Cody Ceci adds another storybook chapter to what is shaping up to be a charmed career
Cody Ceci (R) of the Ottawa Senators celebrates his overtime game winning goal with Milan Michalek against the St. Louis Blues in NHL action at Canadian Tire Centre, December 16, 2013.
Photograph by: Jean Levac, Ottawa Citizen
Senators winger Bobby Ryan said the events of the evening could have been scripted for the kid.
But who would have bought it, this story of local teenager Cody Ceci scoring the overtime winner in his hometown team’s hour of need, a desperately-needed 3-2 victory over the St. Louis Blues Monday?
It was the first time in the 21-year history of the Ottawa franchise that a Senators player scored his first career NHL goal in overtime, as though only a local product and lifetime Senators fan could be worthy of the honour.
That Ceci was originally an emergency callup from the American Hockey League last Thursday, and drove up from Binghamton N.Y. on the day of a game against the Buffalo Sabres, is just part of what makes this a reality TV natural.
Let’s start with early scenes: a nine-year-old, gap-toothed Cody from east-end Orleans standing beside one of his NHL heroes, Mike Fisher, during a team skills competition 10 years ago.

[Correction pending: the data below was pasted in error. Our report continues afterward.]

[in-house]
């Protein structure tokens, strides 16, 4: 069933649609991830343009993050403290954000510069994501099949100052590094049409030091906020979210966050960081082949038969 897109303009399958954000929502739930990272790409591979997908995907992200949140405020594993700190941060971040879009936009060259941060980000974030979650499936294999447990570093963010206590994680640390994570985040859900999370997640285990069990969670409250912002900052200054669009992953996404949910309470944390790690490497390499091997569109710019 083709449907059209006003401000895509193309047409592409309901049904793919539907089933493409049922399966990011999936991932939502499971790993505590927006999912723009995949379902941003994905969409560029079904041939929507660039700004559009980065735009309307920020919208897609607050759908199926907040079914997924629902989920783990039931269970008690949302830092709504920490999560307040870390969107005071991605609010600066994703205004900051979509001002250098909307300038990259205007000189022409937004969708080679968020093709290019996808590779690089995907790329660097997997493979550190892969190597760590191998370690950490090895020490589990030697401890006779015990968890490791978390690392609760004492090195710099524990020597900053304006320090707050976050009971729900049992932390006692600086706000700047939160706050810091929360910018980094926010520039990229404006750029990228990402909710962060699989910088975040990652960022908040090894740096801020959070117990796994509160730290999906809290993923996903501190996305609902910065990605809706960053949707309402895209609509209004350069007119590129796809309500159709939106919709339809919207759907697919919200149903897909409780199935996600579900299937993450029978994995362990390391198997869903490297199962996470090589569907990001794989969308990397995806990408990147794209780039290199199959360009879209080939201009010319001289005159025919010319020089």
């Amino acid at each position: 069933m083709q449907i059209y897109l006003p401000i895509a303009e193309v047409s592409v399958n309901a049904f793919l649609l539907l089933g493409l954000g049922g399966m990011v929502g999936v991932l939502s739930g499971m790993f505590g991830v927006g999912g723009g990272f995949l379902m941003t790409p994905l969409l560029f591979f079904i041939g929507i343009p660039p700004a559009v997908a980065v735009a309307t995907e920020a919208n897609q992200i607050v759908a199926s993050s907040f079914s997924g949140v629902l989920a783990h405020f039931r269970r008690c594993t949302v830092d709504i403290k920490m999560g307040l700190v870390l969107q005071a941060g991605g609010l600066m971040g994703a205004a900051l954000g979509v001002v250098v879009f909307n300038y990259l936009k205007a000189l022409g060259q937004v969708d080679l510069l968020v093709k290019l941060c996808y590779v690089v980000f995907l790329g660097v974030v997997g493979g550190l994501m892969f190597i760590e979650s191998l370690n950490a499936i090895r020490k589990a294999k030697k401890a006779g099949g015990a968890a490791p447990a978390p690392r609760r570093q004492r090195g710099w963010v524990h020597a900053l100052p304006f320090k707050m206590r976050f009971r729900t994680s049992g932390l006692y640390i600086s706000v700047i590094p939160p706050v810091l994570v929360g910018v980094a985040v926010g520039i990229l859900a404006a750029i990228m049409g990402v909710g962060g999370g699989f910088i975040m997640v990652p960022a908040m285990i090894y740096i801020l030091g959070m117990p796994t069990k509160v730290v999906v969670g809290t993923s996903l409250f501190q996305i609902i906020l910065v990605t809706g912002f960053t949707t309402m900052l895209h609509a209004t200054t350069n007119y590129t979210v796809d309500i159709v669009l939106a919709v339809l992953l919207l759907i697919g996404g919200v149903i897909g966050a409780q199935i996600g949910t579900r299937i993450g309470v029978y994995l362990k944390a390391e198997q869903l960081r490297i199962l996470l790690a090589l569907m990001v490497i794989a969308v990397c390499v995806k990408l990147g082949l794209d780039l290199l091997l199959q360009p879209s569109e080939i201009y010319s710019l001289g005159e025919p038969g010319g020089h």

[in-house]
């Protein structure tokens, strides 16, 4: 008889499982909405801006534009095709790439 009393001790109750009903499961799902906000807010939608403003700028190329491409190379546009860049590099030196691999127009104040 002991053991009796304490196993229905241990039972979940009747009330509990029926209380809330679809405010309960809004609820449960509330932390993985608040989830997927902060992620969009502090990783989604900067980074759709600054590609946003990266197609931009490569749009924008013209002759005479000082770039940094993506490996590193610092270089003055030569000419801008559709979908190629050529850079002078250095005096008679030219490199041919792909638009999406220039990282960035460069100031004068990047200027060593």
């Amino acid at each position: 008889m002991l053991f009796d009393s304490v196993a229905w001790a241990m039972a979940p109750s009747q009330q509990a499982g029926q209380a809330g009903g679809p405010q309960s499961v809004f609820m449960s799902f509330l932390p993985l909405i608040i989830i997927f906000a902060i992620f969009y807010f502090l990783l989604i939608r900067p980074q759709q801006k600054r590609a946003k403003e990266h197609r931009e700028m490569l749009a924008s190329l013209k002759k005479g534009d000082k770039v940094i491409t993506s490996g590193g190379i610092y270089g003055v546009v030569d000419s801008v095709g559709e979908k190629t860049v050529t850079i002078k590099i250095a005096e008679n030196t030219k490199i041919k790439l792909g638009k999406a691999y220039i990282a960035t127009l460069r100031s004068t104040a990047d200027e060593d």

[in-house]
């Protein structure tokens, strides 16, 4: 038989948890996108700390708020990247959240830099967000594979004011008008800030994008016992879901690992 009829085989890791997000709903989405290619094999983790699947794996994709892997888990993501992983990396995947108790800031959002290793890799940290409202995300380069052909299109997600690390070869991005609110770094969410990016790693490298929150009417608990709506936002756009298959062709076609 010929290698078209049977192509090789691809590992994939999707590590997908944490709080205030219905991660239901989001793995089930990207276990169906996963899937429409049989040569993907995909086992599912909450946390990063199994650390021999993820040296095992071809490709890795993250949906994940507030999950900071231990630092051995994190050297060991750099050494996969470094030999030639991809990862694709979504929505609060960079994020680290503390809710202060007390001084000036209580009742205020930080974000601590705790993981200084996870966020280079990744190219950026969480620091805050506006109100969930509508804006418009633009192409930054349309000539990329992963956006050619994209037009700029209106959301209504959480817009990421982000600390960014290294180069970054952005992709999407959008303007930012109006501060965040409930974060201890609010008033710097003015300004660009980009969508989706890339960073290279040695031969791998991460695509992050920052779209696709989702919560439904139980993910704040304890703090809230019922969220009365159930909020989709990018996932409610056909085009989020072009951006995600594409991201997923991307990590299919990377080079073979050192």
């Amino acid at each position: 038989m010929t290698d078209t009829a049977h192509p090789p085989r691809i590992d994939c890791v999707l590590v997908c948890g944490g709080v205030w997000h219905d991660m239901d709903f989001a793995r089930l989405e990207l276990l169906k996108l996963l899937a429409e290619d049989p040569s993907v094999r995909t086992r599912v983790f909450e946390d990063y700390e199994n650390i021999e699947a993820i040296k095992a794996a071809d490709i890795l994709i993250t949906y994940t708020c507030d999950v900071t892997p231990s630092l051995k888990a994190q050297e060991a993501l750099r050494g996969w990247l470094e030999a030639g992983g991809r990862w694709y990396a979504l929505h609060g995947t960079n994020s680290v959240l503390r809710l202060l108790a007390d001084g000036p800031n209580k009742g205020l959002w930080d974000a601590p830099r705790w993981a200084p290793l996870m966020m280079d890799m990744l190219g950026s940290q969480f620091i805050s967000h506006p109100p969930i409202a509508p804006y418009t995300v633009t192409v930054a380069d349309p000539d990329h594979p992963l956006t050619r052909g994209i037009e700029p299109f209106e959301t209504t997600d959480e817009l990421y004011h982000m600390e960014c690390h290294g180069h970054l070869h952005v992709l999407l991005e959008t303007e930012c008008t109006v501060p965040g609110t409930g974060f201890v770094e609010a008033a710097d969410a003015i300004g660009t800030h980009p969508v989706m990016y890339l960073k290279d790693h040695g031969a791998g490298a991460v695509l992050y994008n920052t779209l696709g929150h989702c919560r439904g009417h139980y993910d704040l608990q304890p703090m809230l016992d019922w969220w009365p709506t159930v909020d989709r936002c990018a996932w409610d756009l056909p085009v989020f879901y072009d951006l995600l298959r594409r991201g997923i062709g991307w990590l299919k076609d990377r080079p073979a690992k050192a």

And of course, there would have to be footage of a 12-, 13-year-old Cody hanging around the OHL Ottawa 67’s room at the Civic Centre with his hockey pal, Alan Quine, scooping autographs of Jamie McGinn and other 67’s players, young Cody never dreaming he’d one day play for the team and be signing his own name for fans.
From there, it was a fast track to stardom for this boy among men, now handsome and fully grown at 6-3, 209 pounds, playfully pulling back the wavy hair of a young Elvis.
With a late December birthday, Cody was just 15 when he first played for the 67’s, baby-faced, quiet among the older teens and 20-year-olds, who teased him if the movie on the team bus had an age rating higher than 14-plus.
Even then, a flair for the dramatic came naturally, as though this defenceman saved his goals for the most special of occasions.
His first junior goal was a game winner – against the Windsor Spitfires. A sure-fire first rounder, big and smooth, capable of running a power play, Ceci became an Ottawa Senator at the 2012 draft despite general manager Bryan Murray’s failed attempts at trading up to select him higher.
“I honestly never thought he’d be available at 15 (overall),” Murray said.
It’s the rarest of doubles: Ceci gets drafted twice, in the OHL and then NHL, both times by the local club.
Now, in this 2013-14 season, his first as a professional, Ceci has scored three goals and each came in overtime. On Oct. 5, wearing the colours of the AHL Binghamton Senators, Ceci scored the OT winner against the Syracuse Crunch, then he repeated the feat Nov. 9 against Rochester.
His parents, mother Karen, a former figure skater, and father Parri, a standout football player at the University of Guelph, were in the stands for all three first goals – with the 67’s, Bingo Sens and Ottawa Senators.